Outside of the US from what I have seen, most teachers of English teach British English. The reason for this from what I can tell, is simply that: British English is what they were taught, because that is what their teachers were taught.
English has become the official language of the world because computers are an American invention. Computer programing started and remains in American English the world over. The net started as an American owned (I don't know what to call it) idea? project? At the point in time that English became so important, the US was the dominant power in Business.
English learners generally learn the language to improve their life through such things as travel or better business/job qualifications.
In spite of what you may think, the difference is quite huge. I felt it is slighting an English learner to teach them only British English, specially if they are learning English for business. So I compiled only a couple of the Wikipedia articles on the subject-that is not a very extensive search-but it's already 250 pages that I gave to my teachers of English. So imagine how much material there really is, because of how large the difference really is.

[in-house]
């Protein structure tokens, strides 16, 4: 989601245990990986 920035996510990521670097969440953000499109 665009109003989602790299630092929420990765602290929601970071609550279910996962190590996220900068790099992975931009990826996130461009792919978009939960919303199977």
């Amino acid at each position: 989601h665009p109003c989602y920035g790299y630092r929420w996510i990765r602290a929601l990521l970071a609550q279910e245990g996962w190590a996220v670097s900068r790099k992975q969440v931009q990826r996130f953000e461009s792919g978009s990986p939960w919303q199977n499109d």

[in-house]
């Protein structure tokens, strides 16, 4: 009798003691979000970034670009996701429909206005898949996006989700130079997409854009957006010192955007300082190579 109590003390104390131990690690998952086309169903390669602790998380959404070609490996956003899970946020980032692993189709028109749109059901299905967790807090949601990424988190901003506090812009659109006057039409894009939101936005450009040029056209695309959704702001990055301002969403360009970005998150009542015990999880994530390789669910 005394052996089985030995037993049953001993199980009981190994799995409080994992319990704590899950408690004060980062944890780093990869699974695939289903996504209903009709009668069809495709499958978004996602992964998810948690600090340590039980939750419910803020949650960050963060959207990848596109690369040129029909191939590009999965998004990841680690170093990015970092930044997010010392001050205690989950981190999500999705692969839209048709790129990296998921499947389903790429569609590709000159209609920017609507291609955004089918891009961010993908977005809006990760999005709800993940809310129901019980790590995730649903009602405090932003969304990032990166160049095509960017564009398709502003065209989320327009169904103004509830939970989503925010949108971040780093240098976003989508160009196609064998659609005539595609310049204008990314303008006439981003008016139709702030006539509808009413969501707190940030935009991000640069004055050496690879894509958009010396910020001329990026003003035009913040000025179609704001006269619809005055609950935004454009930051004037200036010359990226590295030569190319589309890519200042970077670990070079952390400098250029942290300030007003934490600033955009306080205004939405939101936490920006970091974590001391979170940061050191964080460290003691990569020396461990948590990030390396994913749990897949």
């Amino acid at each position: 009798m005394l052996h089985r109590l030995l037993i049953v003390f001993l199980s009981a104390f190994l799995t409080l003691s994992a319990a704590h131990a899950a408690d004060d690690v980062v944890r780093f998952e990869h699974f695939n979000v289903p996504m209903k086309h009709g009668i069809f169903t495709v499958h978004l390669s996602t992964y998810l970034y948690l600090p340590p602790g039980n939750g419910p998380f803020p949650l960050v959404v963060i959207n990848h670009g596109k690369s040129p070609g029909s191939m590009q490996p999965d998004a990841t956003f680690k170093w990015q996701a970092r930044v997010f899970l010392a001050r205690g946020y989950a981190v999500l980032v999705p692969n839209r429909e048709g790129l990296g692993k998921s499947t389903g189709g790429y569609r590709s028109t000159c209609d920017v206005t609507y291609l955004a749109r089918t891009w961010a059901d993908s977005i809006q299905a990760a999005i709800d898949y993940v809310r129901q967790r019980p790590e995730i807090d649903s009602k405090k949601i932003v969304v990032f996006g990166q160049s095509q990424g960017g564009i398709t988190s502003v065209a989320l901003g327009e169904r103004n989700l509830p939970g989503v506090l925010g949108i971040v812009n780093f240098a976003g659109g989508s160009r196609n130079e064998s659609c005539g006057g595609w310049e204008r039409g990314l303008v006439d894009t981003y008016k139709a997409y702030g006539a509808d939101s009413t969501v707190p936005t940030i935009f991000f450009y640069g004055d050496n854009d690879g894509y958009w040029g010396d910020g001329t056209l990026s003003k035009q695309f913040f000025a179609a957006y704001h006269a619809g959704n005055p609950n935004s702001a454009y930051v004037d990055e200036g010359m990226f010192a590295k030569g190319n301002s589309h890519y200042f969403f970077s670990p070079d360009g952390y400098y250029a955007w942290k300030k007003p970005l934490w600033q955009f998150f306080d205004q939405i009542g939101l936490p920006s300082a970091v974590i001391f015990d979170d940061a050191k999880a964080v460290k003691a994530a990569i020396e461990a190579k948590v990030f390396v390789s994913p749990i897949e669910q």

There was a recent article that Webster's unabridged dictionary had just gone over 10,000 strictly American English words that originated in the United States. This does not include American English words from other languages. How many words do you think Webster's has?